Overall, the ride quality is great compared to the power from the engine in the new Evoque. The Evoque would otherwise be a baby version of its larger Range Rover siblings if it were not for the powertrain being somewhat unrefined in comparison to what the larger Rovers offer.

Interior and Technology

The cabin of the new Range Rover Evoque takes a page directly from its larger counterparts, which is a good thing considering how well Land Rover played up its new minimalist design of the interior. The new Range Rover dashboard layout is used throughout the Evoque, putting the updated and curved 11.4-inch touchscreen infotainment system at the center of everything. The updated system works well for being one place to control just about everything. There are fixed areas on the left and right of the screen for quick touchscreen slider adjustments to things like volume and climate control temperature. Land Rover spent a lot of time where it mattered to give the new Range Rover lineup a welcomed infotainment system that responds quickly to inputs and is somewhat user-friendly after a short initial learning curve. Part of that short learning curve is purposely designed functions that only require one or two taps of an onscreen button to bring up essential features and controls. All nicely done as long as it doesn’t suffer from Land Rover’s historically questionable reliability.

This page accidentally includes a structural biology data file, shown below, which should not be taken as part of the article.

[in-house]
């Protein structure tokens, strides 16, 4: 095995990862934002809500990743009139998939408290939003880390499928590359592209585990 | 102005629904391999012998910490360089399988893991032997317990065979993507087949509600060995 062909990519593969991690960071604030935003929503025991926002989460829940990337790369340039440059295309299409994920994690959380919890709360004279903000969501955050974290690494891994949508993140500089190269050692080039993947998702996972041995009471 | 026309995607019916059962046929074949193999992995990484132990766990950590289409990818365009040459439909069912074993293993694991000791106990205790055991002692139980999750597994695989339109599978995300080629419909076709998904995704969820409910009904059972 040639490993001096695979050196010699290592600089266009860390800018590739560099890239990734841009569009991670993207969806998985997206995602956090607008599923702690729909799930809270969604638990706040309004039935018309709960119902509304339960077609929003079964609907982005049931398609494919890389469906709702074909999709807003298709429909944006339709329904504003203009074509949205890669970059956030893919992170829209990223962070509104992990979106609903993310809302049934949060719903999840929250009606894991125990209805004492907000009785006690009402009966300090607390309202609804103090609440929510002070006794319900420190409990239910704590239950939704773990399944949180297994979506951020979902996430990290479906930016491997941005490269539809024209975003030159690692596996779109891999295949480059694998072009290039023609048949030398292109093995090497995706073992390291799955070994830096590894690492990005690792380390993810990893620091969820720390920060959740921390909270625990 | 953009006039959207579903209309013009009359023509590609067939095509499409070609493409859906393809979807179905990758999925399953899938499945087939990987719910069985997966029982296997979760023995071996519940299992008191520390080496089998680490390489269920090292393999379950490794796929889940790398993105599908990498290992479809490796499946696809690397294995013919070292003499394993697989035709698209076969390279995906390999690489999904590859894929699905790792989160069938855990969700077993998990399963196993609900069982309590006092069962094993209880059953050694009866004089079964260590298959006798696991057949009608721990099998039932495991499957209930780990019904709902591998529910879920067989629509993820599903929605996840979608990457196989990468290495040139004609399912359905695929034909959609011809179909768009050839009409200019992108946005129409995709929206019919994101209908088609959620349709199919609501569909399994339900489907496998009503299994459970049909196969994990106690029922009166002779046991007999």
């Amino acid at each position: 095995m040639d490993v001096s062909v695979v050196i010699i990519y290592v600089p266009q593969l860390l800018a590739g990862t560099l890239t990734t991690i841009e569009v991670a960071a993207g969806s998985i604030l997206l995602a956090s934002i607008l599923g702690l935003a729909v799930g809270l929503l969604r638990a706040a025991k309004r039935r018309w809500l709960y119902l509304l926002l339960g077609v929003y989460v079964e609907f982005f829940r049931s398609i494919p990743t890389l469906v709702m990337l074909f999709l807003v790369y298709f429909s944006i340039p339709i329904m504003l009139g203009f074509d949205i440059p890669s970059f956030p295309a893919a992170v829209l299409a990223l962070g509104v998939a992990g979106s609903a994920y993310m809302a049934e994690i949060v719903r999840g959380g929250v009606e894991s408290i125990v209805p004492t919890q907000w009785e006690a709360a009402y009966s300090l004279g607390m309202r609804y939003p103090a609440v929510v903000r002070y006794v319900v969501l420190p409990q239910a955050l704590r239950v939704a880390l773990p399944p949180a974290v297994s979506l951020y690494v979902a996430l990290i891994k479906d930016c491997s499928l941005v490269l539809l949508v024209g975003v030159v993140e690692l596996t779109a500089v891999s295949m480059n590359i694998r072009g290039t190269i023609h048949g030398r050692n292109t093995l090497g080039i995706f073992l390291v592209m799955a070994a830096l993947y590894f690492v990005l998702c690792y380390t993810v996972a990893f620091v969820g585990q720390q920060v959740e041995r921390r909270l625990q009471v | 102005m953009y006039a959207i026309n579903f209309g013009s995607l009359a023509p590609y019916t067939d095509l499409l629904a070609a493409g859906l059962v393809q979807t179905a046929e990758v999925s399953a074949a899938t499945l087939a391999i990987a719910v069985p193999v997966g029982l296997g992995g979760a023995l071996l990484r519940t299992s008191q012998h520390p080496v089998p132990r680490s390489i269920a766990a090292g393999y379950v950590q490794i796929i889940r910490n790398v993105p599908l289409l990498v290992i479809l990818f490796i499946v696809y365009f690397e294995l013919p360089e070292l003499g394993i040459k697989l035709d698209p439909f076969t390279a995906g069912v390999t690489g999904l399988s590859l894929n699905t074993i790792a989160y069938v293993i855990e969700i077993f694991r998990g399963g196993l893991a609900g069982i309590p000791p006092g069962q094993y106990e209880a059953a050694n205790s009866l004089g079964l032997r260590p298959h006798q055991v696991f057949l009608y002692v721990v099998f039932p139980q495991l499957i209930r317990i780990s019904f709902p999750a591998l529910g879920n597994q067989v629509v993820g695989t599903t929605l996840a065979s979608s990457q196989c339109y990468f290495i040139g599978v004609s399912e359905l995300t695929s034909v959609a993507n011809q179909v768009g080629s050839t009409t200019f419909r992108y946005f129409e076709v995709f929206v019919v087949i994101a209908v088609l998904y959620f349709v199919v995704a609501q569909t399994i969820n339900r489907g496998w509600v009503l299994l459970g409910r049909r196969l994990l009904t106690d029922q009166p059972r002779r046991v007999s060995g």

The dashboard also features the latest digital gauge cluster, which can display a navigation map and be configured in a few different layouts. The specialized, almost fabric-like, materials used throughout the dash also mimic the larger Range Rover’s uniquely colored themes that don’t necessarily take away from its luxury appeal.

In all, the cabin seems to make up for the drivetrain’s minor shortcomings apart from being on the smallish side. However, up front, the heated seats have a decent amount of adjustability, making the driving and front passenger space accommodating for most. The rear seating is on the tighter side, as is the cargo capacity, considering the wheelbase of the Evoque is only 105.6 inches long. Out back, you have 22 cubic feet of cargo room to work from, and a power liftgate for accesses. Fold the rear seatbacks down, and you will have 51 cubic feet of storage.


Land Rover brings the expected active safety features to the table in the new Range Rover Evoque, including the highlights of lane departure warning, lane keeping assist, blind-spot warning with rear cross-traffic warning, forward collision warning with automatic emergency braking, adaptive cruise control, and a trick 360-degree camera system that overlays recorded imagery of what is under the vehicle. The ClearSight digital review mirror camera system added as part of an optional Technology Pack, is also a welcomed feature to display a high-resolution and high refresh-rate rearview mirror feed.


Keeping things where they should be for a compact luxury SUV, the Range Rover Evoque attempts to retain its affordability measure by being the least expensive vehicle in the Range Rover line you can buy with a starting price right around $50,000 but can make it as high as my loaded test vehicle’s total price of $62,930, which includes several options and a destination charge of $1,175.